This chapter examines the non-criminalisation clauses in the 1951 Refugee Convention and the Smuggling Protocol which are intended to protect refugees and smuggled migrants from prosecution for offences of irregular entry and stay. The chapter identifies and contrasts the nature of the protection in international law. It argues that the overlaps and differences between the concepts of ‘refugee’ and ‘smuggled migrant’, a lack of legal clarity in the non-criminalisation provisions and how they interact with each other, state concerns with security and borders at the expense of the human rights of migrants, and a lack of monitoring make it difficult for these groups to gain protection from prosecution. There is a need to consider whether refugees and smuggled migrants might benefit from the same non-criminalisation provision based on shared features of their experience and consequent vulnerability to exploitation.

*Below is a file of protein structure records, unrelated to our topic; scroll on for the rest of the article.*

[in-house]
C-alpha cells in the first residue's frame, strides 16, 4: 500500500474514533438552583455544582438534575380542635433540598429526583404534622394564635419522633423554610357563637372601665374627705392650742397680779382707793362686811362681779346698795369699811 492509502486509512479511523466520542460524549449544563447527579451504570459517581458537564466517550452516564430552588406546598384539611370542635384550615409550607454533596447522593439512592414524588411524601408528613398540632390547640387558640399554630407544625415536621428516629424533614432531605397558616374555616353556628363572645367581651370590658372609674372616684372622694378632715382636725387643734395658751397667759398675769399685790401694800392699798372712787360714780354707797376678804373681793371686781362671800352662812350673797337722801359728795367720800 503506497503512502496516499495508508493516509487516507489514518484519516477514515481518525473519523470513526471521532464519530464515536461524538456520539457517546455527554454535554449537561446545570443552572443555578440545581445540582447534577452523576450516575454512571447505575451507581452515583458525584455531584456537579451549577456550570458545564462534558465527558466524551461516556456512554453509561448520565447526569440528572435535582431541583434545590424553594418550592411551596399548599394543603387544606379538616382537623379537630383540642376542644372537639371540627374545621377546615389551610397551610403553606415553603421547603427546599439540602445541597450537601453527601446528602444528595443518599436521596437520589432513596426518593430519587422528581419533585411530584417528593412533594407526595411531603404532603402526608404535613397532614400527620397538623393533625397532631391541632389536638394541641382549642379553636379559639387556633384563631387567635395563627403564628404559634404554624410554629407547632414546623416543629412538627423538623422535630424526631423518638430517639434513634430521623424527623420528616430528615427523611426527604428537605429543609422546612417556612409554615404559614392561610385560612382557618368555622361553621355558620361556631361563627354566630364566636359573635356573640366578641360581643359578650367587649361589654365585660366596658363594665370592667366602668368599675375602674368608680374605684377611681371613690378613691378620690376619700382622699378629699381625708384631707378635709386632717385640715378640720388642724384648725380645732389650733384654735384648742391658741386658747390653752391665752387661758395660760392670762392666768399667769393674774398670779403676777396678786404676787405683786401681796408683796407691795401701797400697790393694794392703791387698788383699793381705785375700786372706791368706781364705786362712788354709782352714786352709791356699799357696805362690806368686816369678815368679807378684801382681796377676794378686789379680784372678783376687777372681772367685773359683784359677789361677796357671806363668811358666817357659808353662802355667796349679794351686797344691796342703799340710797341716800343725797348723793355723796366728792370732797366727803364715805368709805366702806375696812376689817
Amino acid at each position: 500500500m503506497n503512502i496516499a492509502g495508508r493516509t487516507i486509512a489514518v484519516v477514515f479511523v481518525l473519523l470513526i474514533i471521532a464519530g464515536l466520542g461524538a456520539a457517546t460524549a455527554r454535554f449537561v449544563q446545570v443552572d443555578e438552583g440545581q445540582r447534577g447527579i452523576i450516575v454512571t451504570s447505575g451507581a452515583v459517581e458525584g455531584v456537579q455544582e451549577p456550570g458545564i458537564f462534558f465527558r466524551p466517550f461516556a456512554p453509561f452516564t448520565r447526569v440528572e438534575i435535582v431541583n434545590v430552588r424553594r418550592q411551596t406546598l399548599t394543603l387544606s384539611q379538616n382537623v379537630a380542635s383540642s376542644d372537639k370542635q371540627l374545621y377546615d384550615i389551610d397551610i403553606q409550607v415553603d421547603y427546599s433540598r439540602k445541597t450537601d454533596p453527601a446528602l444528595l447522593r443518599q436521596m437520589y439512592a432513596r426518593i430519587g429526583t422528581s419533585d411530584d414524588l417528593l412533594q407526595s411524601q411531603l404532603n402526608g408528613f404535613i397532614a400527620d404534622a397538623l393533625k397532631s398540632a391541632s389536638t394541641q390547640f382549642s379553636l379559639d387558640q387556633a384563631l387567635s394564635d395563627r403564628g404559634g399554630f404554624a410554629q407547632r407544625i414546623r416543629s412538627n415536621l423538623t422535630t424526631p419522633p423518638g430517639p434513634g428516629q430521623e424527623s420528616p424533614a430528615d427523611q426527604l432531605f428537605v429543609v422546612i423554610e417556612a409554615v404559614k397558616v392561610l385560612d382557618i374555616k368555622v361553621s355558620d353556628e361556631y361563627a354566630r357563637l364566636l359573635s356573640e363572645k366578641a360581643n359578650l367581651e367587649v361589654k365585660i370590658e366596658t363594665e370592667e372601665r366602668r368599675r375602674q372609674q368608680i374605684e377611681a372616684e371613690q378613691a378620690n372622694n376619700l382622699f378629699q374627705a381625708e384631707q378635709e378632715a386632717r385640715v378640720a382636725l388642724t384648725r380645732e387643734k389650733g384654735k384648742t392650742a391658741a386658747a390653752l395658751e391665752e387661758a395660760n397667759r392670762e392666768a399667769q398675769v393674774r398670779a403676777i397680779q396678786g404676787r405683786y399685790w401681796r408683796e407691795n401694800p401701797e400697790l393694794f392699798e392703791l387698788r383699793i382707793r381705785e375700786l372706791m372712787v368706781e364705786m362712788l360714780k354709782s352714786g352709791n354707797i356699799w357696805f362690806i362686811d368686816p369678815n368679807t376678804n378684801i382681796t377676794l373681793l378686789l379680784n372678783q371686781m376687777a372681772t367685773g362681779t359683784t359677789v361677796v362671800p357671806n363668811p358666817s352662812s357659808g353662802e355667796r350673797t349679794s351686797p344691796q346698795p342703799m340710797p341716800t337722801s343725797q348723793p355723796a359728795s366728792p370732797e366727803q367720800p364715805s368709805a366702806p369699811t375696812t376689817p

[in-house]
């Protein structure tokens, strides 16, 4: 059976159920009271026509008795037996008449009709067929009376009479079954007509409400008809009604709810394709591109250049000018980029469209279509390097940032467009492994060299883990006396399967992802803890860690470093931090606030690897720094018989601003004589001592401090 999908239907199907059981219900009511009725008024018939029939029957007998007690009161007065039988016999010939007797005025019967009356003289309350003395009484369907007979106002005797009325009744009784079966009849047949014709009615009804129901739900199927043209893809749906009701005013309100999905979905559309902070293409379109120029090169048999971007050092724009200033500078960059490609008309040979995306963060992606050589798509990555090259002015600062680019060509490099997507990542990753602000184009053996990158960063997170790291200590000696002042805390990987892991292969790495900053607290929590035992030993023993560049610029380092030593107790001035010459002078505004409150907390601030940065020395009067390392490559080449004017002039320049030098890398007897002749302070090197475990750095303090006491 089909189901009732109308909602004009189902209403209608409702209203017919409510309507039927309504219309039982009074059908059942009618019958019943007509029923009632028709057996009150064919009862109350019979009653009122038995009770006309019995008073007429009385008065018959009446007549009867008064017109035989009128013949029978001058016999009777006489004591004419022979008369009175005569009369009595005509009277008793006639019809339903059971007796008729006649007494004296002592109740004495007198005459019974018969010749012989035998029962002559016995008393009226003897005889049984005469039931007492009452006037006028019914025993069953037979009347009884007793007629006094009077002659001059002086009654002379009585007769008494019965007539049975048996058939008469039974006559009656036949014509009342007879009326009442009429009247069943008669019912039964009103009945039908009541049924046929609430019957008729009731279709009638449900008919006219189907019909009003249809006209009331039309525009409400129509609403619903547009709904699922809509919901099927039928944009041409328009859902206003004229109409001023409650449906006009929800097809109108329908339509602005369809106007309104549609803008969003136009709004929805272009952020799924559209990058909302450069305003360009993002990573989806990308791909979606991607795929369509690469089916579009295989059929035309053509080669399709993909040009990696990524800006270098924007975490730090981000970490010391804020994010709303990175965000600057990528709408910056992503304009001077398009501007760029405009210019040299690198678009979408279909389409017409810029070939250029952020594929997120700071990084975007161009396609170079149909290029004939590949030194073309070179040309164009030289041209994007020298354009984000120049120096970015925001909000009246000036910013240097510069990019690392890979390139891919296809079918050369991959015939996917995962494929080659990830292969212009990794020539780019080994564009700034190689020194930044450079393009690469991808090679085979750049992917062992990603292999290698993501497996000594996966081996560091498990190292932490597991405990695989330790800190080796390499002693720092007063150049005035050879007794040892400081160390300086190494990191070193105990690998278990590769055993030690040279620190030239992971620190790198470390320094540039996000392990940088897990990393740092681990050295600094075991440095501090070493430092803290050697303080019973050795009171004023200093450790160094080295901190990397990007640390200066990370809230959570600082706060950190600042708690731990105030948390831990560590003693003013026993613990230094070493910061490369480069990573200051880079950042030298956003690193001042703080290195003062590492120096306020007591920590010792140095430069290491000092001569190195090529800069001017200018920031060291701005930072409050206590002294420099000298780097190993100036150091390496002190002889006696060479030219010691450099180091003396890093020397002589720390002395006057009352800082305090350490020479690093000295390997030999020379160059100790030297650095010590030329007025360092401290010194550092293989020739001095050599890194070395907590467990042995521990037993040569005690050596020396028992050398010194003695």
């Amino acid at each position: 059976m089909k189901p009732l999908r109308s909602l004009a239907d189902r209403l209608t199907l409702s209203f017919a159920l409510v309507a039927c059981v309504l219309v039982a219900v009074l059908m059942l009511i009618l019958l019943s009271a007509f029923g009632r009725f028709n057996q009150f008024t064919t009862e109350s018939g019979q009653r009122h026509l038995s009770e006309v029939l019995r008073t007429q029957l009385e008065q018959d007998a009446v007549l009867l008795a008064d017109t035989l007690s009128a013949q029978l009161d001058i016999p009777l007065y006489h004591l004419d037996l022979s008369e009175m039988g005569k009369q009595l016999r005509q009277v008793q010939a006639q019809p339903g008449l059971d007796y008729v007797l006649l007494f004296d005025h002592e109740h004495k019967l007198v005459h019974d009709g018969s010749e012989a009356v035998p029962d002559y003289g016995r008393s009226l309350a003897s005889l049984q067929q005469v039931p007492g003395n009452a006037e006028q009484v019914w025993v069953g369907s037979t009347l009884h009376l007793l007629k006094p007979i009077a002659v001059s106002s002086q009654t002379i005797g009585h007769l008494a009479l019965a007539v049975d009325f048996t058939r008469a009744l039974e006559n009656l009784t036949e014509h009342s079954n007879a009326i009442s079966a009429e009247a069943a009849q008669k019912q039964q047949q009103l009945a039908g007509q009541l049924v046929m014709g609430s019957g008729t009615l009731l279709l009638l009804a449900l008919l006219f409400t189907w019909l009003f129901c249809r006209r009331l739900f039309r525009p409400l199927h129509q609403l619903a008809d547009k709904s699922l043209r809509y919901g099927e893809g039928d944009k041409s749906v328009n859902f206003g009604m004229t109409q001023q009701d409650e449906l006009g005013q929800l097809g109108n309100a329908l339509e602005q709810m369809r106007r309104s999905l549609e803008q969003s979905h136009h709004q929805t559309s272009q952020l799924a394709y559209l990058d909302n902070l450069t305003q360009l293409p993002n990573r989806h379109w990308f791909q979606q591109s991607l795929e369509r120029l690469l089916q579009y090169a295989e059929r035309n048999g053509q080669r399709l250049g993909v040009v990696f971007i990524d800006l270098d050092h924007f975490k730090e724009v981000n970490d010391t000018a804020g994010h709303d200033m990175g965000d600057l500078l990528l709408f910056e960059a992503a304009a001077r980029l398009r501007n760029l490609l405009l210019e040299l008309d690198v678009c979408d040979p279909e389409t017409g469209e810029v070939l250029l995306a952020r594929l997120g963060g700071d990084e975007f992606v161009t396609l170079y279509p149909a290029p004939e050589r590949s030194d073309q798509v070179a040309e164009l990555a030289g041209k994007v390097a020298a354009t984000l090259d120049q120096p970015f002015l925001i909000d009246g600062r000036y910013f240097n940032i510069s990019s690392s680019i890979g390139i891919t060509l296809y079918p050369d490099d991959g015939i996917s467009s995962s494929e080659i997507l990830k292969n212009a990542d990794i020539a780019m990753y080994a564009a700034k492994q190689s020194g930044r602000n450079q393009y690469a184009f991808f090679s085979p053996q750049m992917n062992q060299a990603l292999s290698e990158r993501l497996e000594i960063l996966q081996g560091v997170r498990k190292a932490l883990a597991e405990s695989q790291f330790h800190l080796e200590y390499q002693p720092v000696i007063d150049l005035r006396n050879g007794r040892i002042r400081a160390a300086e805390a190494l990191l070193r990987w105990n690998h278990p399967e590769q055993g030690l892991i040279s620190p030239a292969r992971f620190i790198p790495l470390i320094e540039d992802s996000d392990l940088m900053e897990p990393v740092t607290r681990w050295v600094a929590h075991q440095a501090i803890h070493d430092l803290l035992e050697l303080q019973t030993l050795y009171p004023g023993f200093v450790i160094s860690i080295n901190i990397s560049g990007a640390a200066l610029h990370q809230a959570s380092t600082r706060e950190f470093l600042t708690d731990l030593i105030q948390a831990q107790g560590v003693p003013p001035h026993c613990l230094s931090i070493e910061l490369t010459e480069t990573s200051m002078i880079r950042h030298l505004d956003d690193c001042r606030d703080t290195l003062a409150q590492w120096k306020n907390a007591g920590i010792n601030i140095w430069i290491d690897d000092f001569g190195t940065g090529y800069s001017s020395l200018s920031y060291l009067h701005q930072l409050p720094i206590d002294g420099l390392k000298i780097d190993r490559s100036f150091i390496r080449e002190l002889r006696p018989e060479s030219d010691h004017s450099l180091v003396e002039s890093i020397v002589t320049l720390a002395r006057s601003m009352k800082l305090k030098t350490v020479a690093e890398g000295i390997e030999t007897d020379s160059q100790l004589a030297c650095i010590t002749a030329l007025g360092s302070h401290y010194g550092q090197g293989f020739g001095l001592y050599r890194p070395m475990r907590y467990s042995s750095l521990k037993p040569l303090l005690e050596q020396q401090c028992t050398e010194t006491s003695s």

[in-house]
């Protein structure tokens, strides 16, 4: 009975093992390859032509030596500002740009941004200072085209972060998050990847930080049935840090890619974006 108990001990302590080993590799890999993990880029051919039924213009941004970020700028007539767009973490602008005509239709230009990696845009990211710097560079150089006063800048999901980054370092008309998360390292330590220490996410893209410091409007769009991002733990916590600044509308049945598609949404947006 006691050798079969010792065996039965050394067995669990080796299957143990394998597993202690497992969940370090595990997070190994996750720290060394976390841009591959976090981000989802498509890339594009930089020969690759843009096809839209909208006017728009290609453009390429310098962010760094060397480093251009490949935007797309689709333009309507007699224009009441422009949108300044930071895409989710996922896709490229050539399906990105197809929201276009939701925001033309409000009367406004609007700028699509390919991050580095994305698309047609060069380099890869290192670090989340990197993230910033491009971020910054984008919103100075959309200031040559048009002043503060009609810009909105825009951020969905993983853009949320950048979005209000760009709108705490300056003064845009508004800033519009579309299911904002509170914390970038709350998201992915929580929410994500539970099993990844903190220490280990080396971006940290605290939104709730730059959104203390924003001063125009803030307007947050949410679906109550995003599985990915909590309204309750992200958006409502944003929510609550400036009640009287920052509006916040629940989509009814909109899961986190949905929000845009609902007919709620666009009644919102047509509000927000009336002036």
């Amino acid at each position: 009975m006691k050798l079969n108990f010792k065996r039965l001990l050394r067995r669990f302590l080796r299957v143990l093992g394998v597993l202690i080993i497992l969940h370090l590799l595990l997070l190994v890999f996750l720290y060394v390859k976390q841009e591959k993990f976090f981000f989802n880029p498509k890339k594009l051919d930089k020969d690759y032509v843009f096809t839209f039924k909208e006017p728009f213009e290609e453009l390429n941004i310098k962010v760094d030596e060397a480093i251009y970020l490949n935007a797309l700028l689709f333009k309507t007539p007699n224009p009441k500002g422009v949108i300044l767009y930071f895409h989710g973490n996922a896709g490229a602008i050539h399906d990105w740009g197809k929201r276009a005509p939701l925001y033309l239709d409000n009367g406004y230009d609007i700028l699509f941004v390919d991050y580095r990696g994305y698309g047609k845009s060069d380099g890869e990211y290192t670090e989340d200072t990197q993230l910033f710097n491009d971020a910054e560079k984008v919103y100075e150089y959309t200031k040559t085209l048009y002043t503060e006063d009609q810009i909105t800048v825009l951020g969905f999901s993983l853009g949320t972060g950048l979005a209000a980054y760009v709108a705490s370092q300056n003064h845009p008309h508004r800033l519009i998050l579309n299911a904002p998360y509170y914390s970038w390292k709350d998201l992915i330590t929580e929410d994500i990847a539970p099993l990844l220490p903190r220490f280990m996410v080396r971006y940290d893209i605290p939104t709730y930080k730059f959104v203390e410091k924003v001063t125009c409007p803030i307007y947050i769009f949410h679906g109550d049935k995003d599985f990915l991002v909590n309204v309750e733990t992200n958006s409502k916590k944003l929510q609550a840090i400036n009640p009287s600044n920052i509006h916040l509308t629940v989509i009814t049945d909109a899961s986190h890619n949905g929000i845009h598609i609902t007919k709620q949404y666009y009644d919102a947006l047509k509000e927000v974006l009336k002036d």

This chapter looks at the much neglected provision of Article 31(1) of the Refugee Convention which prohibits the penalisation of refugees ‘coming directly from a territory where their life or freedom was threatened in the sense of Article 1’ for offences of illegal entry and presence as long as they ‘present themselves without delay to the authorities’ and ‘show good cause’ for the illegal entry or presence. Despite this, the penalisation of asylum seekers does occur in the form of fines and imprisonment and summary deportation; it also includes the delaying, obstructing or denying of access to asylum. Refugees without proper documentation may also be channelled into ‘an inferior refugee procedure’. The chapter argues that properly understood Article 31(1) exempts all asylum seekers from penalisation except those who have found permanent protection from persecution and therefore have no need to resort to irregular methods of travel.